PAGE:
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LunART from the perspective of Dawn Wohn

Violinist Dawn Wohn developed her passion at a young age. Having an older sister who was playing piano at a local music school, she wanted to make music too. When she was only four years old, she received her first violin.

“I think I was about three when I saw the (end-of-semester) recital — and there were some kids that were playing the violin. I guess I said ‘Oh, that looks really fun’.”

Wohn has been performing with LunART since the spring of 2023, and is part of the LunART Chamber Collective.

“I don't think I've ever performed with a group that was specifically for women. At the first concert that I played with LunART, we talked about, ‘oh my gosh, we're all mothers’,” Wohn said when explaining the connection between the other female performers in LunART.

When it comes to being a woman in the arts, Wohn expresses how the employment system is not set up for creatives, but rather for those with regular 9-5 jobs.

“It can be really, really hard to keep your inspiration, and you still have to make money and you have to do all these things to be creative,” Wohn said.

As for projects, Wohn has created two albums titled “Unbounded” and “Perspective,” in which all of the pieces are composed by women. Right after the 2020 election, this was a difficult time for Wohn due to all of the events that were happening within the United States. She decided to take to her music in an effort to bring light to something good.

“I had some students, especially women, female-identifying students, and people of color that felt like they couldn't talk to anybody,” said Wohn, who is of Korean-American background. “They would come to me and often share their frustrations. It was hard, because I was also going through a lot of those (same) frustrations.”

For “Perspective,” she wanted to use this as an opportunity to help support women and people of color and bring light to female composers.

“The first album was ‘Perspective.’ They're all shorter pieces,” Wohn said. “Each work was selected and they're all from women in different cultures. There's an Indian-American composer who based a piece off of a lullaby that her grandma sang to her. There's a commissioned new piece by a Korean-American composer… so there's just a lot of different pieces.”

Along with incorporating a variety of pieces, Wohn also wanted to bring light to pieces that have possibly never been heard before.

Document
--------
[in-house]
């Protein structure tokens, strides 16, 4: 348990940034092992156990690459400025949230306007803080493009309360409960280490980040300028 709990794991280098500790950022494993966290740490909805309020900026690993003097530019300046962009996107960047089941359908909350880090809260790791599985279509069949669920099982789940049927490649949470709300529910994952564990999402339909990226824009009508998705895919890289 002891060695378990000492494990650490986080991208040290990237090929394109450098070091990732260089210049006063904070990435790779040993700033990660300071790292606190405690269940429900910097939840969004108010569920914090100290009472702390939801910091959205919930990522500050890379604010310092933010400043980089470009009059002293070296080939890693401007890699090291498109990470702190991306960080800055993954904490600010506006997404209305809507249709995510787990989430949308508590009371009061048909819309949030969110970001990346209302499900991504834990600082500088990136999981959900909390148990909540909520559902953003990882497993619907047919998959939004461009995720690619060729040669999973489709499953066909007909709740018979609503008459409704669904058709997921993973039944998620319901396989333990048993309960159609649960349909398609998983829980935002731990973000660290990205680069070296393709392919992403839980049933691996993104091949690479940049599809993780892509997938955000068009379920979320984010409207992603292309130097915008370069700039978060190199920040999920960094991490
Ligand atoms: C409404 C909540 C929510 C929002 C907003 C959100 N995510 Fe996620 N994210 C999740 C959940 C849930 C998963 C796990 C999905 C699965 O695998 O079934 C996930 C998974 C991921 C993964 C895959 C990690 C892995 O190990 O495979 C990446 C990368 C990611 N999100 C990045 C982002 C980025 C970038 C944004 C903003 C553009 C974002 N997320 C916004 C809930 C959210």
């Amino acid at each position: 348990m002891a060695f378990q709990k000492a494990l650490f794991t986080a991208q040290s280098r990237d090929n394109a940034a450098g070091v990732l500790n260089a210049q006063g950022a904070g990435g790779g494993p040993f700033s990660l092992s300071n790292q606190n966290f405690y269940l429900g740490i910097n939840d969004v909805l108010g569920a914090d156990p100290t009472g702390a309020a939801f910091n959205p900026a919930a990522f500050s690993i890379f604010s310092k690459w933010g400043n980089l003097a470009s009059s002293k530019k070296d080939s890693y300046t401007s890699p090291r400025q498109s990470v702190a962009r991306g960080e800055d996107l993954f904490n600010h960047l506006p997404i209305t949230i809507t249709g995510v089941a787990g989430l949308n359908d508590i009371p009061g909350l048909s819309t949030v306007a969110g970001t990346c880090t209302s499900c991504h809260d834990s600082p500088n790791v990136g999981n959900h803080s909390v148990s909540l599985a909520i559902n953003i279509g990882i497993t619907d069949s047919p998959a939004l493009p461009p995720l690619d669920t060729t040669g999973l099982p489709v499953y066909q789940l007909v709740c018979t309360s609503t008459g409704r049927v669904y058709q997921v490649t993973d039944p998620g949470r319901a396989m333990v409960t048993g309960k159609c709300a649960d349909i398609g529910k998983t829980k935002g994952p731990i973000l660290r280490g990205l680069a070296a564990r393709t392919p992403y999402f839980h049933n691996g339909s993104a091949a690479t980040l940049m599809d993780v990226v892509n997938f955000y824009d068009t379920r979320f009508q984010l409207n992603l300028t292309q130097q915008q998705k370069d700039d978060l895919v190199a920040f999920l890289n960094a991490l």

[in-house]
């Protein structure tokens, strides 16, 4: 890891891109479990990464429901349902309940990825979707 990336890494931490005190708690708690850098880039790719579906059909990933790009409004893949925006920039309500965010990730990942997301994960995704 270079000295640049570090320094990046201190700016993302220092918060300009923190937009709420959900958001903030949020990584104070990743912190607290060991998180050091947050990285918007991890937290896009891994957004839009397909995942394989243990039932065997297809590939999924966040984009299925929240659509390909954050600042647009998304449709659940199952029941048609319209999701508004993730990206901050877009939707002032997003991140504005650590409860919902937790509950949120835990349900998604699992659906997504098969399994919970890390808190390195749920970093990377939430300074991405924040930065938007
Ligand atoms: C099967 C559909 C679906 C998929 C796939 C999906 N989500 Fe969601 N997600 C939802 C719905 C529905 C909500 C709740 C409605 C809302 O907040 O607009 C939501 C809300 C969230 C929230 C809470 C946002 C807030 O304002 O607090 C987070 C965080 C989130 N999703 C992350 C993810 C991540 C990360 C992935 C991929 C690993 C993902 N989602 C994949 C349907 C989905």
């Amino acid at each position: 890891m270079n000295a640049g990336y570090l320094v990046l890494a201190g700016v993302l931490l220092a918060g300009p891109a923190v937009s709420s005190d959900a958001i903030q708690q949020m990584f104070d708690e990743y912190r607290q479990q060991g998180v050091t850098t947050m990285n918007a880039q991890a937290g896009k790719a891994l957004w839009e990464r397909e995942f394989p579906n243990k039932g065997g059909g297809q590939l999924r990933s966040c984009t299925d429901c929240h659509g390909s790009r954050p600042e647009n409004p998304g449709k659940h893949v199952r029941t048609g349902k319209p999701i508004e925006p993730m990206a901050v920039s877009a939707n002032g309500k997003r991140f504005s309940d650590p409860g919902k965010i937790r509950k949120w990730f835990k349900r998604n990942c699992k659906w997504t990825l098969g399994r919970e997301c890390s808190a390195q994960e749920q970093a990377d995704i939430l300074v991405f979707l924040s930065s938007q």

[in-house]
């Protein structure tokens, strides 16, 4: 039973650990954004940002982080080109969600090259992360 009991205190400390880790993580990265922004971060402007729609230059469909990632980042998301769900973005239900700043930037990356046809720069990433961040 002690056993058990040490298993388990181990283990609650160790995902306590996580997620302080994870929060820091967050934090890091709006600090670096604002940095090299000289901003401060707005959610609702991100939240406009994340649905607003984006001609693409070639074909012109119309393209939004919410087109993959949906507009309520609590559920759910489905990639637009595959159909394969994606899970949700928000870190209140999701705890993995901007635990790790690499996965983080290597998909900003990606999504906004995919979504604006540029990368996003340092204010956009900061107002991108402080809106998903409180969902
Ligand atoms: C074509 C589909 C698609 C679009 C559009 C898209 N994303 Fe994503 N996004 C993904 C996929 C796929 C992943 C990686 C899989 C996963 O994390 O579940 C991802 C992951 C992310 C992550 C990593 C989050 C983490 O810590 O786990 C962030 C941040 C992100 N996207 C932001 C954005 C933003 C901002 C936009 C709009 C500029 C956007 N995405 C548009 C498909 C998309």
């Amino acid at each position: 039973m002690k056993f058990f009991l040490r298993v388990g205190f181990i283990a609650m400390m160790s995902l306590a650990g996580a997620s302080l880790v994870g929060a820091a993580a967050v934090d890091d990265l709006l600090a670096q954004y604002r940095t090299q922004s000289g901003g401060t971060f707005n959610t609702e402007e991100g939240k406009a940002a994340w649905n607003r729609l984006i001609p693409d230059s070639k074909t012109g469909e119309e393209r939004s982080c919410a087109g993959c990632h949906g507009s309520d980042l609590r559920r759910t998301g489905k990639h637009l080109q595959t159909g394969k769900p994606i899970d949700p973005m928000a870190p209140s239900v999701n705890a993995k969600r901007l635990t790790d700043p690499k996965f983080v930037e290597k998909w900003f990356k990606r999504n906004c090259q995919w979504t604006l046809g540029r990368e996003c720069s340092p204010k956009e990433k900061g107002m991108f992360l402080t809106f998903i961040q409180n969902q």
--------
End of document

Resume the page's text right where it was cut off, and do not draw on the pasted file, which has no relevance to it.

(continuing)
“Especially, I wanted to highlight ones that were not published,” Wohn said. “There were a couple pieces that were not published before, and definitely a lot of them had not been recorded before.”

Outside of her work as a performer, she is a violin professor at the University of Wisconsin-Madison. Wohn has had the opportunity to see the growth of many aspiring musicians.

“I think it's such a special relation, I do cherish that, I don't take that for granted,” Wohn said. “I get to know them really on an individual level, and they often will come to me with things that are outside of music, of course, just because they know that I will listen. I do find the students here to be just so kind. They're not competitive. They're super smart, but they're just very low key about it.”

When asked what advice she would give to young women who want to become violinists, she explains she would tell them what she would have told her younger self.

“I would say, worry less… negativity towards yourself is more harmful to creativity than helpful,” Wohn explained.

Check out Dawn Wohn’s recordings from both “Perspective” and “Unbounded” here!


Article by Ava Wojnowski

Ava Wojnowski is an intern with LunART. She is majoring in journalism and Spanish and is excited to bring her passion for writing to LunART. Outside of school, Wojnowski loves to spend time outside and also loves to listen to music. She played the viola from 4th to 12th grade, so music has always been a part of her life.

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